For Sun ZFSSA, note the following:

  • For performance reasons, do not disable the write cache if you do not have write solid-state drives (SSDs), also known as Logzilla. If the write cache is enabled and you have write SSDs, the write SSDs are not used. See Section 7.4.2, “About ZFS Storage Caches” for more information on write caching.

  • Oracle VDI supports only the default pool.

    Use projects to separate your areas of concern.

For Oracle VM VirtualBox desktop providers on Oracle Solaris platforms, you cannot mix Sun ZFS storage with any other storage type.

For more information about supported storage, see the following:

Storage Preparation

To use a ZFS storage, Oracle VDI requires SSH root access to the storage host and a ZFS pool on that host. The following provides some example instructions:

For Oracle VM VirtualBox desktop providers on Oracle Linux platforms, Oracle VDI formats the ZFS volume using the Oracle Cluster File System version 2 (OCFS2) file system. You must ensure that your VirtualBox hosts run the same Oracle Linux kernel and kernel version, as this is an OCFS2 requirement. Due to OCFS2, a storage should also have a minimum capacity of 50 gigabytes (GB) and a maximum capacity of 16 terabytes (TB), see Section 10.4.8, “A Sun ZFS or iSCSI Storage is Shown With a Reduced Capacity” for details. For more information about OCFS2, see Oracle Cluster File System Version 2 in the Oracle Linux Administrator's Solutions Guide for Release 6.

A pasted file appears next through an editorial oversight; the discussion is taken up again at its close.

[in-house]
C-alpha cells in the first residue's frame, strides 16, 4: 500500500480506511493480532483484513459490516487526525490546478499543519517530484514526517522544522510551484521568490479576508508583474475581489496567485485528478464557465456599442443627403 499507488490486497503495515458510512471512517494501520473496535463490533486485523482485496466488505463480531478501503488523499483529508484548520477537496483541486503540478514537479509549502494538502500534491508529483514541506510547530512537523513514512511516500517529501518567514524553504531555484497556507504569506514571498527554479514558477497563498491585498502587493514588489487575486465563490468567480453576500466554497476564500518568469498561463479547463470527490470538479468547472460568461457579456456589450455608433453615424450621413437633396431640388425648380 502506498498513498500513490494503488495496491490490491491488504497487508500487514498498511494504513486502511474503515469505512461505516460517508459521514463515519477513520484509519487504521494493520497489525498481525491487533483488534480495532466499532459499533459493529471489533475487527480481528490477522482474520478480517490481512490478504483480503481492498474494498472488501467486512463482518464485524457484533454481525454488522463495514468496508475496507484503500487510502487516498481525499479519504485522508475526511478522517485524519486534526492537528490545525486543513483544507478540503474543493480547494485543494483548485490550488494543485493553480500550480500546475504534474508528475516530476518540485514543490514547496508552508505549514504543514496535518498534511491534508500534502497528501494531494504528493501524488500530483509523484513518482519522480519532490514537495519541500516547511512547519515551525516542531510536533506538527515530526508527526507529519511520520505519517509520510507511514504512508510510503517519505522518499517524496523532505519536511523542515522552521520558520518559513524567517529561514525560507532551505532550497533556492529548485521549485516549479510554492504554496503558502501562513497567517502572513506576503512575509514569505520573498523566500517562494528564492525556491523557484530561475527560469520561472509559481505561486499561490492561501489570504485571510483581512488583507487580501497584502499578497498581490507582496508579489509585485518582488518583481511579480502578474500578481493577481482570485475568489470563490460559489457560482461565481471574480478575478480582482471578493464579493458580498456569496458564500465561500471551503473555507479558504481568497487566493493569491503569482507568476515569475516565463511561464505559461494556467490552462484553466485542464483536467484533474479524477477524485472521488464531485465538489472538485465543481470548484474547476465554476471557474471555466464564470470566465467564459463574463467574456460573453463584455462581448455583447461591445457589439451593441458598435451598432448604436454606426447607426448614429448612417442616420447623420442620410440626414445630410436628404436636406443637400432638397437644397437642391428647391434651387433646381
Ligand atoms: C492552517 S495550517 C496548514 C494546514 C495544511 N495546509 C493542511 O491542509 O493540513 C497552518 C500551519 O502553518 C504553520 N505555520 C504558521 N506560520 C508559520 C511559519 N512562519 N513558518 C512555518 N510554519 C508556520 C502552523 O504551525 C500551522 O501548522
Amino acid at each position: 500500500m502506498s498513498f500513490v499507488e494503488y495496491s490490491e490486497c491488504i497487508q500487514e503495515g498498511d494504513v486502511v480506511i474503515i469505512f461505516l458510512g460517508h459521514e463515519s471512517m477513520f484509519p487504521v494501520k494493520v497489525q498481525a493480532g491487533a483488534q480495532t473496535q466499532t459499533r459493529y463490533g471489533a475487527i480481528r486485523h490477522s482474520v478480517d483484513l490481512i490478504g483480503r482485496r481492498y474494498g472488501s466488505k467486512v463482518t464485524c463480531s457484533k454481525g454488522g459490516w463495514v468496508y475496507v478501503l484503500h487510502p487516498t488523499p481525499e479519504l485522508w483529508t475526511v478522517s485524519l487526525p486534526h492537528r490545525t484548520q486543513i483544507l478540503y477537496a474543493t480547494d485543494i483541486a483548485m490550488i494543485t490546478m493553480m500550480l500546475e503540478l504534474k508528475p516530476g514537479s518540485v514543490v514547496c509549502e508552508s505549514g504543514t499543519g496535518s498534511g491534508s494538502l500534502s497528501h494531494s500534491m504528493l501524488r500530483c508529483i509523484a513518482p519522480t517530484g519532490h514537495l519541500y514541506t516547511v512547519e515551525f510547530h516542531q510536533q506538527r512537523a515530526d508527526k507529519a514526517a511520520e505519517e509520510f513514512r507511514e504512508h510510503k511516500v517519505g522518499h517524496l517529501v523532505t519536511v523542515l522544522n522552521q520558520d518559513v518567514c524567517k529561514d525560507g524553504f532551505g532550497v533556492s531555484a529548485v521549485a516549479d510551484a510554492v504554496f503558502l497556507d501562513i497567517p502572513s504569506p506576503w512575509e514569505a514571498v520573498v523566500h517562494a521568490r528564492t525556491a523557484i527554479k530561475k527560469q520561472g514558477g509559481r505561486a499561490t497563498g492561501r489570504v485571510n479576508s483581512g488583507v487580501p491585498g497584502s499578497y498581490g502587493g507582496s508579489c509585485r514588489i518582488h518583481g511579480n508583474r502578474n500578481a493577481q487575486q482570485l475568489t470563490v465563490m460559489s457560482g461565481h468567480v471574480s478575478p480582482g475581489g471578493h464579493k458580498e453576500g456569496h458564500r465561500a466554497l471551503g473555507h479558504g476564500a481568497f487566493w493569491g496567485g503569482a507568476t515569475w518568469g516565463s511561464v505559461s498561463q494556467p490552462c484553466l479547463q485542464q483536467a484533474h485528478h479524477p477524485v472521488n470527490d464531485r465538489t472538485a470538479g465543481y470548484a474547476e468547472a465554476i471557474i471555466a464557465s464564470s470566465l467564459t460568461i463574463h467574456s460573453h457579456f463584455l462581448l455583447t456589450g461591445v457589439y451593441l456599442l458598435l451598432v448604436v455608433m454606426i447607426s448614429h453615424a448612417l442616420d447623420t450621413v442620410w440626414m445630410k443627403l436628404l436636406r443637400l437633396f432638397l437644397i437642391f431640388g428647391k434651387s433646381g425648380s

With Sun ZFS Storage Appliances, you can create storage clusters to provide redundancy for the hardware components of a storage host. Section 4.7.2, “Storage Clustering for Sun ZFS Storage Appliances” provides information about configuring clusters for use with Oracle VDI.

After configuring the storage, it is best practice to prepare the storage host for backup and recovery in the event of a failure. The following provides some example instructions:

When you add the storage for a desktop provider, you provide the following details:

  • The IP address or fully-qualified DNS name of the storage host.

  • The SSH port used on the host.

  • The user name and password of a user with root access to the host.